The beginning of the end for foursquare

18 Dec

I heard a really interesting fact in 2011. Last summer I was enjoying a Melt Bakery ice cream cookie at Hester Street Fair in LES, NYE and got chatting to Kareem, co-owner of MB and global consultant at Bloomberg. We got talking about foursquare and its value after rejecting a $50m buy out from Yahoo. I also used this question during my “Any questions?” section of my interview at my current social residence MEC. But it is a good question! What value does foursquare feel it holds and where is the big revenue stream to reject a $50m buy out?

Very infrequently I see foursquare check-ins pop up in my Twitter feed. Despite questions about vulnerability and privacy (You all remember Please Rob Me?) I think the concept is brilliant, and evidently, a popular one. Unfortunately, like any spark of digital genius, Facebook and Google are likely to steal it to make it their own.

Another problem with any new service or website is we, as consumers, are not able to digest that much information. Be it, the sheer amount of data that pops up on our screens daily or the amount of websites we genuinely visit regularly. This rings true with foursquare’s situation. Life is too hectic to keep track of multiple profiles so naturally we will funnel our engagement to only a few accounts and websites. One of which being Google and another Facebook. This means anything digital which hopes for continuous growth and longevity has to be at the least either; unique, relevant or fucking cool. All three and you’ve hit the jackpot!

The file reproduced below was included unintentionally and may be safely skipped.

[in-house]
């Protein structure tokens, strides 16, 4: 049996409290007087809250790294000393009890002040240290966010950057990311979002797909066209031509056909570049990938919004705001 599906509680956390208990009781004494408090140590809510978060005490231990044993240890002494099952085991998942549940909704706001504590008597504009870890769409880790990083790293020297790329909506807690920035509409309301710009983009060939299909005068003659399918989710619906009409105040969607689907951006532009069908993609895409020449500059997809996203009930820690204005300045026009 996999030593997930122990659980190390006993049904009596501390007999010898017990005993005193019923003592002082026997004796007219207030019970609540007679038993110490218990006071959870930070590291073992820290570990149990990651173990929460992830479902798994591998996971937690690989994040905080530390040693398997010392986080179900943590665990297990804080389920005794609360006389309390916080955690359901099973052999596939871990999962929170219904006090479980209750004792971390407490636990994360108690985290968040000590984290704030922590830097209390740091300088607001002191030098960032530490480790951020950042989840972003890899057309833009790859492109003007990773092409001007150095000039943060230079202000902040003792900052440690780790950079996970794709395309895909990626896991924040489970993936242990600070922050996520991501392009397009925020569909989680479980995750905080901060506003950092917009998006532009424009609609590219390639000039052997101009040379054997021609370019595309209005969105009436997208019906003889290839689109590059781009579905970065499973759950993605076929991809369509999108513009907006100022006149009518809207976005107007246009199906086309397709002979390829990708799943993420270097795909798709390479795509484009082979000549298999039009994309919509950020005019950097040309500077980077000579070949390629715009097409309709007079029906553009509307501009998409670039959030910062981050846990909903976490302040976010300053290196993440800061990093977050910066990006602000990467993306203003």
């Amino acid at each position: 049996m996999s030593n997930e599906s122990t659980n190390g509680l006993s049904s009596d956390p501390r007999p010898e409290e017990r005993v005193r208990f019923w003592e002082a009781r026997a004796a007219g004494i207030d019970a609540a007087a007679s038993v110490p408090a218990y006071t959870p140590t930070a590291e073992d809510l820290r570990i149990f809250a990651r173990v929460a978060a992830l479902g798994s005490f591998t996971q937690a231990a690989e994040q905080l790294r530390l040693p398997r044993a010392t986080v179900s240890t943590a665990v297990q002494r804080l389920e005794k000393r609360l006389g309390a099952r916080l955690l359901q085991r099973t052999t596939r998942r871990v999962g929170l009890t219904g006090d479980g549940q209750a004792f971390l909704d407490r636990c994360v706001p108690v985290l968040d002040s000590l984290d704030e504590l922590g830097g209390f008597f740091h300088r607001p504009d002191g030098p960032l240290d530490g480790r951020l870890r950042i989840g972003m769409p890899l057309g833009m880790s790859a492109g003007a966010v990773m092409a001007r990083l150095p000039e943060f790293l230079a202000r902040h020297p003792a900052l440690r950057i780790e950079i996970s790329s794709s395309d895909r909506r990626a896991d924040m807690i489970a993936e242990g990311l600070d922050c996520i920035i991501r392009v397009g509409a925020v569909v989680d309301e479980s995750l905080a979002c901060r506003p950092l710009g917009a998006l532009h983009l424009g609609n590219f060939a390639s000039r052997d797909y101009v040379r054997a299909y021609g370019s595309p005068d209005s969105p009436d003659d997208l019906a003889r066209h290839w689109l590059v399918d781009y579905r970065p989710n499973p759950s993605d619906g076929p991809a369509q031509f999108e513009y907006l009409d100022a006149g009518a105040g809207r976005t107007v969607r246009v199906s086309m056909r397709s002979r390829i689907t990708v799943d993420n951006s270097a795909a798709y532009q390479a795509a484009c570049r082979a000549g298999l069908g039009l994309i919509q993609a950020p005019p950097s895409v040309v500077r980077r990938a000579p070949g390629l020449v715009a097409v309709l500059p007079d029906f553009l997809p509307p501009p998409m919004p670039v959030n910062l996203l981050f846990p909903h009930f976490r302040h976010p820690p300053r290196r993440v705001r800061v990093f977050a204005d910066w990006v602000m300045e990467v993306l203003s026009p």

Unfortunately foursquare is no longer unique and as a consequence no longer relevant (it can keep the cool badge) with Facebook’s check-in feature. If people can check-in on Facebook what is the benefit of using foursquare? I can’t help but feel this is the beginning of the end for foursquare’s popularity. Not even an incentivized badge can save them now.


One Response to “The beginning of the end for foursquare”


  1. Foursquare 2013 privacy terms, delete account? « Nonsensopedia - December 31, 2012

    […] So in the morning hours, e-mail notification was blinking. Usually I just read the subject line and mark it straight to trash or leave it for “time to read”-line up. This so reminded me from reading an article “The beginning of the end for foursquare” […]

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